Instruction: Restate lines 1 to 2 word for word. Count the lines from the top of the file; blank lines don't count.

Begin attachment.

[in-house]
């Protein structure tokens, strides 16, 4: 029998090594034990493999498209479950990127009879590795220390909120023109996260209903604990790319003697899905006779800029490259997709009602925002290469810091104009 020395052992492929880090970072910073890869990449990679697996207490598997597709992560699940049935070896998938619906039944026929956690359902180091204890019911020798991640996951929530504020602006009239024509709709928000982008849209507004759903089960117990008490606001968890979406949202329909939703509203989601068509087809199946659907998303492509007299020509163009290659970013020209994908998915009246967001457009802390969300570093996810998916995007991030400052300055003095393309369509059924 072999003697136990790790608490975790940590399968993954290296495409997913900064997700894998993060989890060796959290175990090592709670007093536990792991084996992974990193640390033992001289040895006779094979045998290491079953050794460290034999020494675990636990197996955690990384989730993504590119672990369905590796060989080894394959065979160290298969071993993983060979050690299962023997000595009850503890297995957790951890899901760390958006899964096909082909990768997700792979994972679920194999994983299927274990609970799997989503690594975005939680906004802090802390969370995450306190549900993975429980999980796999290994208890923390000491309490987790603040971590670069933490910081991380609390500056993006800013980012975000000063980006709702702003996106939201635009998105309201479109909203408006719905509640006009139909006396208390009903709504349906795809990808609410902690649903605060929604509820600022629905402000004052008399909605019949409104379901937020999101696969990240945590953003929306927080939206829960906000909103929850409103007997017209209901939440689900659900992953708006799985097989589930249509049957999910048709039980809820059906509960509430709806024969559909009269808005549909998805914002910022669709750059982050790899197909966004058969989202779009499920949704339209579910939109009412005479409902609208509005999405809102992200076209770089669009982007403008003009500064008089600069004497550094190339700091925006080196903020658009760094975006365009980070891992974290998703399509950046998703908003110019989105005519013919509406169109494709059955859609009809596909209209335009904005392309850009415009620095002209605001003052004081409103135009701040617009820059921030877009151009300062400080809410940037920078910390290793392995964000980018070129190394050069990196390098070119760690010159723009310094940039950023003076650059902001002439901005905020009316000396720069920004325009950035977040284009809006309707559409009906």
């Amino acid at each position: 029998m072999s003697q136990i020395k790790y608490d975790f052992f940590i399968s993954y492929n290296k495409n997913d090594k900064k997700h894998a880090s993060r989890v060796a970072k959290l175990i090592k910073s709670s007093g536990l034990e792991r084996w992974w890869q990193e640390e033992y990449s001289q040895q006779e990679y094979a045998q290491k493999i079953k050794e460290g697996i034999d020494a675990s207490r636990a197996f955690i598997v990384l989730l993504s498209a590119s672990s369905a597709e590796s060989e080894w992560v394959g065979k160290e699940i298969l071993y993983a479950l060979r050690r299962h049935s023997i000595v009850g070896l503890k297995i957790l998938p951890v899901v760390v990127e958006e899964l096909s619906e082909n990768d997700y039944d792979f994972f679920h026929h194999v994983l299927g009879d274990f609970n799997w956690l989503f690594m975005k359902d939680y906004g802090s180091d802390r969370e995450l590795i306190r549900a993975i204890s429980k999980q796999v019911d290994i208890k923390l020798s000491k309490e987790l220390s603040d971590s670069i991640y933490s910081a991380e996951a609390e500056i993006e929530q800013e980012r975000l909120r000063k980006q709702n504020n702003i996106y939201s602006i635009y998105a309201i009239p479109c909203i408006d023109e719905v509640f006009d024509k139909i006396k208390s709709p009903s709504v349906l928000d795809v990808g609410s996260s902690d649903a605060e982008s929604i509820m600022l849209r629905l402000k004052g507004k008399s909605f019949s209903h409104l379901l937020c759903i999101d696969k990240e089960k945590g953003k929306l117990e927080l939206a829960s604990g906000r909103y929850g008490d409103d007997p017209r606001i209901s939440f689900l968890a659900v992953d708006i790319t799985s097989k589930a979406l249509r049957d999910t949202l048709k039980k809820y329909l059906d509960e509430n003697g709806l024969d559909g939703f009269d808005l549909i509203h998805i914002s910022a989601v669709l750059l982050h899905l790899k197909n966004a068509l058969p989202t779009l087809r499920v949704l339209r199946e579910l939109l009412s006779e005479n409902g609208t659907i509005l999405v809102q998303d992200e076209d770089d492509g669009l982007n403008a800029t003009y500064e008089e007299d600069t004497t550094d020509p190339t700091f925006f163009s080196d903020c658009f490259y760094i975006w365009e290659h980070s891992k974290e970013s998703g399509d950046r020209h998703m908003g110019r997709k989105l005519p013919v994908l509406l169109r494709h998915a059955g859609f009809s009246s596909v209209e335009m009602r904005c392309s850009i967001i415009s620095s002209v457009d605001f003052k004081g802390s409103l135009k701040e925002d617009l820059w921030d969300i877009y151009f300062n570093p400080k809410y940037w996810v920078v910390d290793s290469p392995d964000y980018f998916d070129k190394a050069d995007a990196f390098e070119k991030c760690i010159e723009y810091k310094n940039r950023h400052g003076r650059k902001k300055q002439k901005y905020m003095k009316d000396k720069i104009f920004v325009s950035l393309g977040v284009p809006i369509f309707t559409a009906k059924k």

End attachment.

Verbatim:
[in-house]
């Protein structure tokens, strides 16, 4: 029998090594034990493999498209479950990127009879590795220390909120023109996260209903604990790319003697899905006779800029490259997709009602925002290469810091104009 020395052992492929880090970072910073890869990449990679697996207490598997597709992560699940049935070896998938619906039944026929956690359902180091204890019911020798991640996951929530504020602006009239024509709709928000982008849209507004759903089960117990008490606001968890979406949202329909939703509203989601068509087809199946659907998303492509007299020509163009290659970013020209994908998915009246967001457009802390969300570093996810998916995007991030400052300055003095393309369509059924 072999003697136990790790608490975790940590399968993954290296495409997913900064997700894998993060989890060796959290175990090592709670007093536990792991084996992974990193640390033992001289040895006779094979045998290491079953050794460290034999020494675990636990197996955690990384989730993504590119672990369905590796060989080894394959065979160290298969071993993983060979050690299962023997000595009850503890297995957790951890899901760390958006899964096909082909990768997700792979994972679920194999994983299927274990609970799997989503690594975005939680906004802090802390969370995450306190549900993975429980999980796999290994208890923390000491309490987790603040971590670069933490910081991380609390500056993006800013980012975000000063980006709702702003996106939201635009998105309201479109909203408006719905509640006009139909006396208390009903709504349906795809990808609410902690649903605060929604509820600022629905402000004052008399909605019949409104379901937020999101696969990240945590953003929306927080939206829960906000909103929850409103007997017209209901939440689900659900992953708006799985097989589930249509049957999910048709039980809820059906509960509430709806024969559909009269808005549909998805914002910022669709750059982050790899197909966004058969989202779009499920949704339209579910939109009412005479409902609208509005999405809102992200076209770089669009982007403008003009500064008089600069004497550094190339700091925006080196903020658009760094975006365009980070891992974290998703399509950046998703908003110019989105005519013919509406169109494709059955859609009809596909209209335009904005392309850009415009620095002209605001003052004081409103135009701040617009820059921030877009151009300062400080809410940037920078910390290793392995964000980018070129190394050069990196390098070119760690010159723009310094940039950023003076650059902001002439901005905020009316000396720069920004325009950035977040284009809006309707559409009906």